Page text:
November 25, 2020

Mexico stands out and applies a dubious austerity recipe


Correspondent in Mexico

Updated:

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2020 will not be a good year for the Mexican economy either. The country, which had already registered a 0.1% drop in GDP in 2019, will foreseeably be the Latin American economy that suffers the deepest recession with a 9% contraction for this year, according to the latest IMF estimates. The collapse will be higher than the economic fall of 8.1% that the IMF projects for Latin America in 2020, a year marked by Covid-19, which is primed with the continent. Between Alaska and Patagonia, 18.4 million cases have been registered, 45% of the 39.2 million of the total infected on the planet.

Austerity. That has been the recipe with which Mexico has decided to respond to the economic effects of the pandemic. Creating an austere government has been part of the agenda of Mexican President Andrés Manuel López Obrador since he began his term in December 2018. And it does not seem that the spread of the virus is going to modify the plans of a leader obsessed with reducing the size of the State, in addition to being extremely reluctant to grant aid to companies or increase the size of the debt to boost growth based on skyrocketing public spending. “There cannot be a rich government with a poor people,” López Obrador constantly repeats in his press conferences.

The draft budget for 2021 establishes spending 0.3% lower than that approved for this year. The project does not include extraordinary measures or incentives to help troubled businesses. «We cannot afford these luxuries. We do not have those room for maneuver: neither social, nor fiscal, nor economic, ”said Arturo Herrera, the Minister of Finance, recently to justify the strategy. And it is that, in Mexico, 51.8% of the population works in the underground economy, which reduces the collection capacity.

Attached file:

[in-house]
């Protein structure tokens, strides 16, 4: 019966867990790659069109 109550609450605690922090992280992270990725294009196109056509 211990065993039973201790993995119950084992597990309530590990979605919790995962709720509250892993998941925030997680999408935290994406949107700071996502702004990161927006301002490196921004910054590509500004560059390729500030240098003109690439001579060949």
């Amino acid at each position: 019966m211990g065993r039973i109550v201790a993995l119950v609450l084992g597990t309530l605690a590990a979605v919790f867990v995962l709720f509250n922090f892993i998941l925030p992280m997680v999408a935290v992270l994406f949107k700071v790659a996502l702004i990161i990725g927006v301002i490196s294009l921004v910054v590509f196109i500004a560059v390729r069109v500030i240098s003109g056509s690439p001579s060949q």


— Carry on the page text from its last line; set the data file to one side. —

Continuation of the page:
The five engines of the Mexican economy are: exports to the US, oil revenues, tourism, remittances, and domestic consumption. The first four are the main sources of entry for dollars and, among these, only remittances have grown. Mexicans living in the US sent 22,821 million dollars between January and July, 4.3% more than in the same period of 2019. When it is converted into pesos, that amount increases drastically due to the deprecation of the Mexican currency. in 2020. So far this year, the peso has depreciated 13% against the dollar.

Meanwhile, the other currency inflows face a complex picture. Exports to the US have fallen by 15% from January to August when compared to the same period in 2019, as revealed by the US Census Bureau. The price of a barrel of oil has been greatly affected during the year, while the production of the state oil company Pemex was 1.66 million barrels per day (bpd) in August, slightly lower than the 1.73 million that extracted in January.

Tourism has also been hit hard, after receiving 62% fewer foreign visitors in August than the same month the previous year. Internally, consumption has been drastically reduced: it contracted by 23.5% in May, 19.6% in June and 15.3% in July compared to the same months in 2019. López Obrador has not given a sign of wanting to increase the debt to mitigate the economic blow. Due to the negative outlook looming over the country, Mexico could face a high cost of financing if it issues new debt. That is exactly what has happened to Pemex, last week it issued 1,500 million dollars in bonds at 7%, a historically high rate. Austerity is the only path that López Obrador’s finger points to in the face of the pandemic. A recipe that will avoid triggering the deficit but that can lengthen the way out of the crisis tunnel.

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